Brant v. Schneider National, Inc., No. 21-2122 (7th Cir. 2022)

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Justia Opinion Summary

In this dispute over Plaintiff's employment status the Seventh Circuit reversed the judgment of the district court granting Defendant's motion to dismiss all claims on the pleadings, holding that the district court erred by giving decisive effect to the terms of Defendant's contracts.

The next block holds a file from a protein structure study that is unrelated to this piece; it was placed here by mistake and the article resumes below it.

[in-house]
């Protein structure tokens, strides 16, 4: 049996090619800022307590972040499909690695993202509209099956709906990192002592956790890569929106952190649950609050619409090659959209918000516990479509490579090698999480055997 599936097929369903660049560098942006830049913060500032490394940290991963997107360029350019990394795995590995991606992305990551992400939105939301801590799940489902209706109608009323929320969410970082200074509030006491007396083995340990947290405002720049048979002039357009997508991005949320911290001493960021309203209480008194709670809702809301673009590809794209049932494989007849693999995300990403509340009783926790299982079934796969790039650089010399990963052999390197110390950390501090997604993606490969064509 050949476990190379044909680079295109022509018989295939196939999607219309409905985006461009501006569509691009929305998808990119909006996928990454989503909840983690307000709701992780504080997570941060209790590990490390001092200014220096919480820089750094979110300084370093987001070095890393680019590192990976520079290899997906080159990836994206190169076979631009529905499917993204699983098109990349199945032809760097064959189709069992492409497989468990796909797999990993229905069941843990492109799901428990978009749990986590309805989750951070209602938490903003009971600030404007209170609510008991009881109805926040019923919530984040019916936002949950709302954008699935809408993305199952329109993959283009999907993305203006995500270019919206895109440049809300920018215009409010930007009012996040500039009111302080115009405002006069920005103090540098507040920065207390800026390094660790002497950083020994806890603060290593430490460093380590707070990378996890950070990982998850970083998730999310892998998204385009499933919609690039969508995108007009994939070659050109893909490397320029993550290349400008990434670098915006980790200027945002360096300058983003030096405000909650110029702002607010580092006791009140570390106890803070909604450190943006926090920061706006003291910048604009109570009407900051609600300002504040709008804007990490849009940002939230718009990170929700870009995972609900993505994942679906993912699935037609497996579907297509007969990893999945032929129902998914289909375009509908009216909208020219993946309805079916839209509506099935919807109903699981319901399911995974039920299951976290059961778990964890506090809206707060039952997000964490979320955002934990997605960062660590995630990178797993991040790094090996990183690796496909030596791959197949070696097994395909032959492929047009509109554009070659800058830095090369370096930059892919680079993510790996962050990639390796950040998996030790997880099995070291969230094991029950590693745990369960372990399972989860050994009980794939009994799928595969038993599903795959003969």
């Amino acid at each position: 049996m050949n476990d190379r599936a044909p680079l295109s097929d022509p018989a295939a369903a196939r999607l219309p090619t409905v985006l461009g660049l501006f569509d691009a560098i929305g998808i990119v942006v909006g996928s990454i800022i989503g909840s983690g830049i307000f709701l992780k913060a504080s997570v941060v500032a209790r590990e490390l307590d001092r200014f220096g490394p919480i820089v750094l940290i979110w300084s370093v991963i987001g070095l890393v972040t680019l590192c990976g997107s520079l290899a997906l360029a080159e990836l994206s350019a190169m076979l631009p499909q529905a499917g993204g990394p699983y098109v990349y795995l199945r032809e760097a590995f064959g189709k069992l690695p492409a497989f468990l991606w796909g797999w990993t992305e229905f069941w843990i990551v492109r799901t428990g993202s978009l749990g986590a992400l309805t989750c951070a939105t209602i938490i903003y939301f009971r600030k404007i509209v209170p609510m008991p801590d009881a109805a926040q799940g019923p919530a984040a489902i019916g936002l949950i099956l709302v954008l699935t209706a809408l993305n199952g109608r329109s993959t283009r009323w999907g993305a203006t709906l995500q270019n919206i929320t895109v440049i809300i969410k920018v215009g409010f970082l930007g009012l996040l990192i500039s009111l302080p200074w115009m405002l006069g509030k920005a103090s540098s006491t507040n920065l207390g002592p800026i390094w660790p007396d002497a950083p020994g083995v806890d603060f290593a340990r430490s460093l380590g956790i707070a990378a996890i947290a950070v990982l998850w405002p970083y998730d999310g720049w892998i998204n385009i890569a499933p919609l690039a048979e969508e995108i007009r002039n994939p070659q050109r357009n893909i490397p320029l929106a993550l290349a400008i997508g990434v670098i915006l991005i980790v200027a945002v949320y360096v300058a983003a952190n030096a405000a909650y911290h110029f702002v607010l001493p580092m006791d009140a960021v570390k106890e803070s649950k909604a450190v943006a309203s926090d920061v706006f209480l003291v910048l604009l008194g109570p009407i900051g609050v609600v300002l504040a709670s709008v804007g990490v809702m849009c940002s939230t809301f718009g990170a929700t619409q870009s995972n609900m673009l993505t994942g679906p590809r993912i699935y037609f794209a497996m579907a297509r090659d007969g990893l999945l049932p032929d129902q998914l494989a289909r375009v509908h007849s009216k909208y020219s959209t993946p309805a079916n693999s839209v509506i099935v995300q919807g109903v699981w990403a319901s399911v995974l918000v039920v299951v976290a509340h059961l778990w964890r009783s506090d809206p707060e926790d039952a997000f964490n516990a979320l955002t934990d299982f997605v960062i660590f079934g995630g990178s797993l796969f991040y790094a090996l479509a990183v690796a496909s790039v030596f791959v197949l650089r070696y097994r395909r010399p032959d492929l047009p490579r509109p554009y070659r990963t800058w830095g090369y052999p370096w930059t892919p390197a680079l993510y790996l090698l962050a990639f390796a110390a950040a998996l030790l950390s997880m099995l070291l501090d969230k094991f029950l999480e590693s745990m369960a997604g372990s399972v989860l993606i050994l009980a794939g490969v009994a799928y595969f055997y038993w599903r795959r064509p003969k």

Plaintiff hauled freight for Defendant under an agreement that labeled him as an independent contractor. Plaintiff later filed this lawsuit claiming that Defendant violated minimum wage requirements under the Fair Labor Standards Act (FLSA) and Wisconsin law, unjustly enriched itself under Wisconsin law, and violated federal Truth-in-Leasing regulations. The district court dismissed all claims on the pleadings. The Seventh Circuit reversed, holding that Plaintiff alleged legally viable claims for relief under the FLSA, federal Truth-in-Leasing regulations, and Wisconsin minimum wage law.